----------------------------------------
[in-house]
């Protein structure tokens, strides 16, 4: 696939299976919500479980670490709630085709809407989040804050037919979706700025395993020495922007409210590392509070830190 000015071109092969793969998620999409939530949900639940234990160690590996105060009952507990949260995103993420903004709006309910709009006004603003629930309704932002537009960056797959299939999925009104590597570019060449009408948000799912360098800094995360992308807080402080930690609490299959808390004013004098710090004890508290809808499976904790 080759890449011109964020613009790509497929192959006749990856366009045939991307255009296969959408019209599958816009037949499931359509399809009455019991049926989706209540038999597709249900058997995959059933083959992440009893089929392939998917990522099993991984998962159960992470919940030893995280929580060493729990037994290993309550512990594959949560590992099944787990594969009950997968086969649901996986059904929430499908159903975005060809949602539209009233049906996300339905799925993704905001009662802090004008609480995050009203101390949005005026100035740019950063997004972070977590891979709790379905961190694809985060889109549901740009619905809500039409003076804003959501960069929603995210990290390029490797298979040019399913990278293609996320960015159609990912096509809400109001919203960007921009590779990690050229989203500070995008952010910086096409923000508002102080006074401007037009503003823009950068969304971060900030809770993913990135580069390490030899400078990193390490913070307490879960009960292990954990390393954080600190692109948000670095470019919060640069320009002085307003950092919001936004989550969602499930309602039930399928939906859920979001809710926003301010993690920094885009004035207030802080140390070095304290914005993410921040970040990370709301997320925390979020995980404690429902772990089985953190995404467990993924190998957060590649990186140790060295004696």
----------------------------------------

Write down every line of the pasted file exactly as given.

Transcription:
[in-house]
């Protein structure tokens, strides 16, 4: 696939299976919500479980670490709630085709809407989040804050037919979706700025395993020495922007409210590392509070830190 000015071109092969793969998620999409939530949900639940234990160690590996105060009952507990949260995103993420903004709006309910709009006004603003629930309704932002537009960056797959299939999925009104590597570019060449009408948000799912360098800094995360992308807080402080930690609490299959808390004013004098710090004890508290809808499976904790 080759890449011109964020613009790509497929192959006749990856366009045939991307255009296969959408019209599958816009037949499931359509399809009455019991049926989706209540038999597709249900058997995959059933083959992440009893089929392939998917990522099993991984998962159960992470919940030893995280929580060493729990037994290993309550512990594959949560590992099944787990594969009950997968086969649901996986059904929430499908159903975005060809949602539209009233049906996300339905799925993704905001009662802090004008609480995050009203101390949005005026100035740019950063997004972070977590891979709790379905961190694809985060889109549901740009619905809500039409003076804003959501960069929603995210990290390029490797298979040019399913990278293609996320960015159609990912096509809400109001919203960007921009590779990690050229989203500070995008952010910086096409923000508002102080006074401007037009503003823009950068969304971060900030809770993913990135580069390490030899400078990193390490913070307490879960009960292990954990390393954080600190692109948000670095470019919060640069320009002085307003950092919001936004989550969602499930309602039930399928939906859920979001809710926003301010993690920094885009004035207030802080140390070095304290914005993410921040970040990370709301997320925390979020995980404690429902772990089985953190995404467990993924190998957060590649990186140790060295004696």